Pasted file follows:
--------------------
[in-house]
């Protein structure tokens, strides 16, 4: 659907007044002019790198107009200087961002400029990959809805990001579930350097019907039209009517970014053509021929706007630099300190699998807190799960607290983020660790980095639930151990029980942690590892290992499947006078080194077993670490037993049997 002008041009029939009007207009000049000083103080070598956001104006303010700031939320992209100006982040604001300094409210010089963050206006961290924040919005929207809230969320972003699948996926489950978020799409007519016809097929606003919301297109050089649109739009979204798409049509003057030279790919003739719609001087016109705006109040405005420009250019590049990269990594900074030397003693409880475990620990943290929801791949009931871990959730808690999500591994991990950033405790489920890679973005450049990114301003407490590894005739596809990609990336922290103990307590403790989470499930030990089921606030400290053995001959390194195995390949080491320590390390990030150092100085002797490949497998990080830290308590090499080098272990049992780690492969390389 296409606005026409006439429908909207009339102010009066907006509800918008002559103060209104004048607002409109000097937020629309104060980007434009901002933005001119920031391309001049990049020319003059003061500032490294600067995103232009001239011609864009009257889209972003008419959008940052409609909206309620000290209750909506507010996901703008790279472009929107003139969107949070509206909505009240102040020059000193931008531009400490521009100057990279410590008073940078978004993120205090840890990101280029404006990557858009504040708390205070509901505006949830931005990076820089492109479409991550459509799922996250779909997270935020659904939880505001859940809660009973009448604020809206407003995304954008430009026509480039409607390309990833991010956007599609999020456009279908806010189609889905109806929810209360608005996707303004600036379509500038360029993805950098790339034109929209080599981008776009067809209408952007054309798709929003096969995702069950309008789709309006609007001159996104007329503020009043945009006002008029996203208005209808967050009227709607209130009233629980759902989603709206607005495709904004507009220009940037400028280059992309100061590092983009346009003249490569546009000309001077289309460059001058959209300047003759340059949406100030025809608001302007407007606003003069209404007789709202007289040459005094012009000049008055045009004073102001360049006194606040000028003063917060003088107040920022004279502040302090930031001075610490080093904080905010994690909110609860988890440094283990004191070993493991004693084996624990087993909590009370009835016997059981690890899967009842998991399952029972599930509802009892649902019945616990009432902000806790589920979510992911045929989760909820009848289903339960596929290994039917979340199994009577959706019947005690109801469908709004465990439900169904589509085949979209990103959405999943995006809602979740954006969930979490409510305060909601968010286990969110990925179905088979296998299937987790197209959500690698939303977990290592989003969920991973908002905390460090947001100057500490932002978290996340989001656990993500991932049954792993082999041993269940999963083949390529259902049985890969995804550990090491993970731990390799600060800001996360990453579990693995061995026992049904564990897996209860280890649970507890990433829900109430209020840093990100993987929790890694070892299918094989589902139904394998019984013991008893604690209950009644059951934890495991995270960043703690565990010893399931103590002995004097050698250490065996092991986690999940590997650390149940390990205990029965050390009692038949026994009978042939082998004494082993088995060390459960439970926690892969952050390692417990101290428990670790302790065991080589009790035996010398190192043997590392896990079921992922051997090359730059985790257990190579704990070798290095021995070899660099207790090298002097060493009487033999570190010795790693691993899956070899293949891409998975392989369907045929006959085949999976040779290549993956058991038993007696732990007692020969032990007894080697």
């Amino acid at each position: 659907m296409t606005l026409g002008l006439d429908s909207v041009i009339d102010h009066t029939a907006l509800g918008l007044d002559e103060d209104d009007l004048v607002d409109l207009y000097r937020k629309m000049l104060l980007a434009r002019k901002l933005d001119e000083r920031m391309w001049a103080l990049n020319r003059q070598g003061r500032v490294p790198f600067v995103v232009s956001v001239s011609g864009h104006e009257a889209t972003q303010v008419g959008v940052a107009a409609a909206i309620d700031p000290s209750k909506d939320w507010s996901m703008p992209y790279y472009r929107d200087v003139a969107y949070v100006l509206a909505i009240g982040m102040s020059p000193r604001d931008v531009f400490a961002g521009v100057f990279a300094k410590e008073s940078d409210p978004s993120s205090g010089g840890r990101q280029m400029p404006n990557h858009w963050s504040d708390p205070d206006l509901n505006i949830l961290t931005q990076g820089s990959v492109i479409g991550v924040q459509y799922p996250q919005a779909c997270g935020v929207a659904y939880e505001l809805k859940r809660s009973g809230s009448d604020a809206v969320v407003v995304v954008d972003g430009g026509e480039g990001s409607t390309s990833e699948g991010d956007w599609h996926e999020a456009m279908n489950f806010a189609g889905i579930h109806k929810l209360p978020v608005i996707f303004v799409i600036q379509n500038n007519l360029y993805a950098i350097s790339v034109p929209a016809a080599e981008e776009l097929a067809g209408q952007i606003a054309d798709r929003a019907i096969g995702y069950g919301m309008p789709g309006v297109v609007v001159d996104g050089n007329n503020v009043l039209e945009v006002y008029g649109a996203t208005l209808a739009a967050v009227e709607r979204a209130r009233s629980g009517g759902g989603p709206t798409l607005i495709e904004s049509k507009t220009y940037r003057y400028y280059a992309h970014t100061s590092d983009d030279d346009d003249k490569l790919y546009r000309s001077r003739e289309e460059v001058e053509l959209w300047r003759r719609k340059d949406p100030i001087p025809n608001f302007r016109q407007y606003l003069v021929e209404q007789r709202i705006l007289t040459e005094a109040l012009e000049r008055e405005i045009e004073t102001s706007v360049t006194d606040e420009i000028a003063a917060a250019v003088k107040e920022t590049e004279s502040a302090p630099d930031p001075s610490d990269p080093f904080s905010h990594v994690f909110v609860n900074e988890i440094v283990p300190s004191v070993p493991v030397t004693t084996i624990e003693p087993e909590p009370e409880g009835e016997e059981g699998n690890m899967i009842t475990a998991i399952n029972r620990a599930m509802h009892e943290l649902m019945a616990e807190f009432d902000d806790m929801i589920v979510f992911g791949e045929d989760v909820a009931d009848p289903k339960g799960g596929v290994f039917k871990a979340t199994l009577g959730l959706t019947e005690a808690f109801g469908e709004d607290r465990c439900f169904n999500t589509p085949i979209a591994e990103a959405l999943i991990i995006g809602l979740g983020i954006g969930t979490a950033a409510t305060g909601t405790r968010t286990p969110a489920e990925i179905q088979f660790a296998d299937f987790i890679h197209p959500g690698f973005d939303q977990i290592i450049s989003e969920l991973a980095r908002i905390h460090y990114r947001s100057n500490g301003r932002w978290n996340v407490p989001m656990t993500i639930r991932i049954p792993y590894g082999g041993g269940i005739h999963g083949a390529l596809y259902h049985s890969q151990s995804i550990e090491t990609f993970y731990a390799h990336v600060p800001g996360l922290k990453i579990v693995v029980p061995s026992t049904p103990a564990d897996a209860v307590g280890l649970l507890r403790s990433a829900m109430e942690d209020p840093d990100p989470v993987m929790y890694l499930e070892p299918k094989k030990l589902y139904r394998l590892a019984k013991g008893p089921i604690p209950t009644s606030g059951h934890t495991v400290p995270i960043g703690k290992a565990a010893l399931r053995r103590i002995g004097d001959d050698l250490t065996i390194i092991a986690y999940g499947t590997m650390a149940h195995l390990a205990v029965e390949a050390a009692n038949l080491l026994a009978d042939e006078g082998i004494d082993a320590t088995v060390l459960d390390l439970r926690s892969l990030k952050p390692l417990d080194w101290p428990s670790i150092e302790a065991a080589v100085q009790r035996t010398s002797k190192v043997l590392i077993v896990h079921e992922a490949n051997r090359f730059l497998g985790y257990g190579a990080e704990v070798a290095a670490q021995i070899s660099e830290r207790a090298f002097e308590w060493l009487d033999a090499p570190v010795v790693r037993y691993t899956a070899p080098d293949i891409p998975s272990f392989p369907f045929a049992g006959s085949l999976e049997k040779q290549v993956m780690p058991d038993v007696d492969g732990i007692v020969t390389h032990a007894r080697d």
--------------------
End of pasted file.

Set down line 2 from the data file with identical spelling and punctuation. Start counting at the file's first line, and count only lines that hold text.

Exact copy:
């Protein structure tokens, strides 16, 4: 659907007044002019790198107009200087961002400029990959809805990001579930350097019907039209009517970014053509021929706007630099300190699998807190799960607290983020660790980095639930151990029980942690590892290992499947006078080194077993670490037993049997 002008041009029939009007207009000049000083103080070598956001104006303010700031939320992209100006982040604001300094409210010089963050206006961290924040919005929207809230969320972003699948996926489950978020799409007519016809097929606003919301297109050089649109739009979204798409049509003057030279790919003739719609001087016109705006109040405005420009250019590049990269990594900074030397003693409880475990620990943290929801791949009931871990959730808690999500591994991990950033405790489920890679973005450049990114301003407490590894005739596809990609990336922290103990307590403790989470499930030990089921606030400290053995001959390194195995390949080491320590390390990030150092100085002797490949497998990080830290308590090499080098272990049992780690492969390389 296409606005026409006439429908909207009339102010009066907006509800918008002559103060209104004048607002409109000097937020629309104060980007434009901002933005001119920031391309001049990049020319003059003061500032490294600067995103232009001239011609864009009257889209972003008419959008940052409609909206309620000290209750909506507010996901703008790279472009929107003139969107949070509206909505009240102040020059000193931008531009400490521009100057990279410590008073940078978004993120205090840890990101280029404006990557858009504040708390205070509901505006949830931005990076820089492109479409991550459509799922996250779909997270935020659904939880505001859940809660009973009448604020809206407003995304954008430009026509480039409607390309990833991010956007599609999020456009279908806010189609889905109806929810209360608005996707303004600036379509500038360029993805950098790339034109929209080599981008776009067809209408952007054309798709929003096969995702069950309008789709309006609007001159996104007329503020009043945009006002008029996203208005209808967050009227709607209130009233629980759902989603709206607005495709904004507009220009940037400028280059992309100061590092983009346009003249490569546009000309001077289309460059001058959209300047003759340059949406100030025809608001302007407007606003003069209404007789709202007289040459005094012009000049008055045009004073102001360049006194606040000028003063917060003088107040920022004279502040302090930031001075610490080093904080905010994690909110609860988890440094283990004191070993493991004693084996624990087993909590009370009835016997059981690890899967009842998991399952029972599930509802009892649902019945616990009432902000806790589920979510992911045929989760909820009848289903339960596929290994039917979340199994009577959706019947005690109801469908709004465990439900169904589509085949979209990103959405999943995006809602979740954006969930979490409510305060909601968010286990969110990925179905088979296998299937987790197209959500690698939303977990290592989003969920991973908002905390460090947001100057500490932002978290996340989001656990993500991932049954792993082999041993269940999963083949390529259902049985890969995804550990090491993970731990390799600060800001996360990453579990693995061995026992049904564990897996209860280890649970507890990433829900109430209020840093990100993987929790890694070892299918094989589902139904394998019984013991008893604690209950009644059951934890495991995270960043703690565990010893399931103590002995004097050698250490065996092991986690999940590997650390149940390990205990029965050390009692038949026994009978042939082998004494082993088995060390459960439970926690892969952050390692417990101290428990670790302790065991080589009790035996010398190192043997590392896990079921992922051997090359730059985790257990190579704990070798290095021995070899660099207790090298002097060493009487033999570190010795790693691993899956070899293949891409998975392989369907045929006959085949999976040779290549993956058991038993007696732990007692020969032990007894080697």